On Monday, President Cyril Ramaphosa told a gathering of investors at the Financial Times Africa Summit in London that government was engaged in talks with potential strategic equity partners in the national carrier.
He said they were also looking at foreign investors who were interested in partnering with government to save the embattled airline.
However, ANC Acting Spokesperson Dakota Legoete says although they welcome foreign direct investment, locals must be given the priority in investing in state-owned entities.
“In our understanding, as a movement, when we talk of equity partners, the priority that we had was South Africans. South African working class and their pensions. Part of what we are looking at is either to get taxi associations, stokvels, burial societies, farmers’ unions, farmers’ organisations and other economic sectors and people with interest to invest directly as equity partners on some of the state-owned enterprises. So that at the end of the day the majority shareholders in any state-owned enterprise (are) South Africans, unlike what was done in the Reserve Bank where majority of the shareholders are foreigners. And we are not opposed to that, but it is unfair for us, 25 years into democracy.”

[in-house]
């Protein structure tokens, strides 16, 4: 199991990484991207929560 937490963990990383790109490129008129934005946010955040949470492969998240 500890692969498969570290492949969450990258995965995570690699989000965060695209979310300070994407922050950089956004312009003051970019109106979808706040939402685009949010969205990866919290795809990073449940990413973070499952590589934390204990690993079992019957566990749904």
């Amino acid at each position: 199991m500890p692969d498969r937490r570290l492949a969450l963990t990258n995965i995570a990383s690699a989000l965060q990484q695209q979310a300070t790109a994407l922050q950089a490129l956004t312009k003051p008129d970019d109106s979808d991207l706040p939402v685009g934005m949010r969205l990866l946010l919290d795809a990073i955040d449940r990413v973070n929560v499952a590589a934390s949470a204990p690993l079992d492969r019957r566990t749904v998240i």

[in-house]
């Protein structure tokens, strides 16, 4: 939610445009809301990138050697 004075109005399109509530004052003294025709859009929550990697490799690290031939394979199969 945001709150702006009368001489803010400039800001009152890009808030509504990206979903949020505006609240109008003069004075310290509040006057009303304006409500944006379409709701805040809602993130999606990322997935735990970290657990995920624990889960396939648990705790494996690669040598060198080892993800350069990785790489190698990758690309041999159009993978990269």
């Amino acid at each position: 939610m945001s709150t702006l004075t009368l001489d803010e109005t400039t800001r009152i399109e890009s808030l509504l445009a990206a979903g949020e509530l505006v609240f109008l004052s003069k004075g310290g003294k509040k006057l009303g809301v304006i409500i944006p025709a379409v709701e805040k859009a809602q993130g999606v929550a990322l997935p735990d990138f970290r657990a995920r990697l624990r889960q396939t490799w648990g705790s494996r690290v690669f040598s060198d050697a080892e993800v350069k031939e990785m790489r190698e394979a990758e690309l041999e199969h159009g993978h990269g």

Meanwhile, the ANC says whatever assistance the country will seek from the US should be defined through bilateral relations with clear terms of reference instead of allowing another country to undermine South Africa’s territorial independence.
It was reacting to government’s decision to accept an offer from the US Justice Department to provide training and expertise to some including the National Prosecuting Authority (NPA), the South African Revenue Service and the Asset Forfeiture Unit.
Experts from the United States are conducting a two-day workshop for investigators and prosecutors to help them to deal with corruption and money laundering.
Legoete says they welcome the sharing of expertise, but they don’t want this to undermine the independence of the country’s law enforcement agencies.